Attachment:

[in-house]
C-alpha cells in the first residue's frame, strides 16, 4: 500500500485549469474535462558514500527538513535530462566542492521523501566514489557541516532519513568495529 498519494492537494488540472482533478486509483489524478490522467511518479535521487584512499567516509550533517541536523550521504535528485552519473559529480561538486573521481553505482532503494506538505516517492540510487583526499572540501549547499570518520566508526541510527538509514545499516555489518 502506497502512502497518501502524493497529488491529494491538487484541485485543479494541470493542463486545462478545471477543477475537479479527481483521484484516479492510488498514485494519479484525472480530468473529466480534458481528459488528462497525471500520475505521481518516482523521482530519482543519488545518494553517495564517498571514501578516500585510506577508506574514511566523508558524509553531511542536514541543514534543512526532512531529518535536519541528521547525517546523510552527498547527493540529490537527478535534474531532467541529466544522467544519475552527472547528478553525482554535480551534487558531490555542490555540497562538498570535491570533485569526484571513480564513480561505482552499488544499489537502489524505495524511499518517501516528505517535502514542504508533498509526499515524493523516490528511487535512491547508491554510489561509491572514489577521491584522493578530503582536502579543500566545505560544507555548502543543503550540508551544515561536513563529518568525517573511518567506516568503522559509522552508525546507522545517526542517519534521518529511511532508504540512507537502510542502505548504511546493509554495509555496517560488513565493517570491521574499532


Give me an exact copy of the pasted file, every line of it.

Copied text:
[in-house]
C-alpha cells in the first residue's frame, strides 16, 4: 500500500485549469474535462558514500527538513535530462566542492521523501566514489557541516532519513568495529 498519494492537494488540472482533478486509483489524478490522467511518479535521487584512499567516509550533517541536523550521504535528485552519473559529480561538486573521481553505482532503494506538505516517492540510487583526499572540501549547499570518520566508526541510527538509514545499516555489518 502506497502512502497518501502524493497529488491529494491538487484541485485543479494541470493542463486545462478545471477543477475537479479527481483521484484516479492510488498514485494519479484525472480530468473529466480534458481528459488528462497525471500520475505521481518516482523521482530519482543519488545518494553517495564517498571514501578516500585510506577508506574514511566523508558524509553531511542536514541543514534543512526532512531529518535536519541528521547525517546523510552527498547527493540529490537527478535534474531532467541529466544522467544519475552527472547528478553525482554535480551534487558531490555542490555540497562538498570535491570533485569526484571513480564513480561505482552499488544499489537502489524505495524511499518517501516528505517535502514542504508533498509526499515524493523516490528511487535512491547508491554510489561509491572514489577521491584522493578530503582536502579543500566545505560544507555548502543543503550540508551544515561536513563529518568525517573511518567506516568503522559509522552508525546507522545517526542517519534521518529511511532508504540512507537502510542502505548504511546493509554495509555496517560488513565493517570491521574499532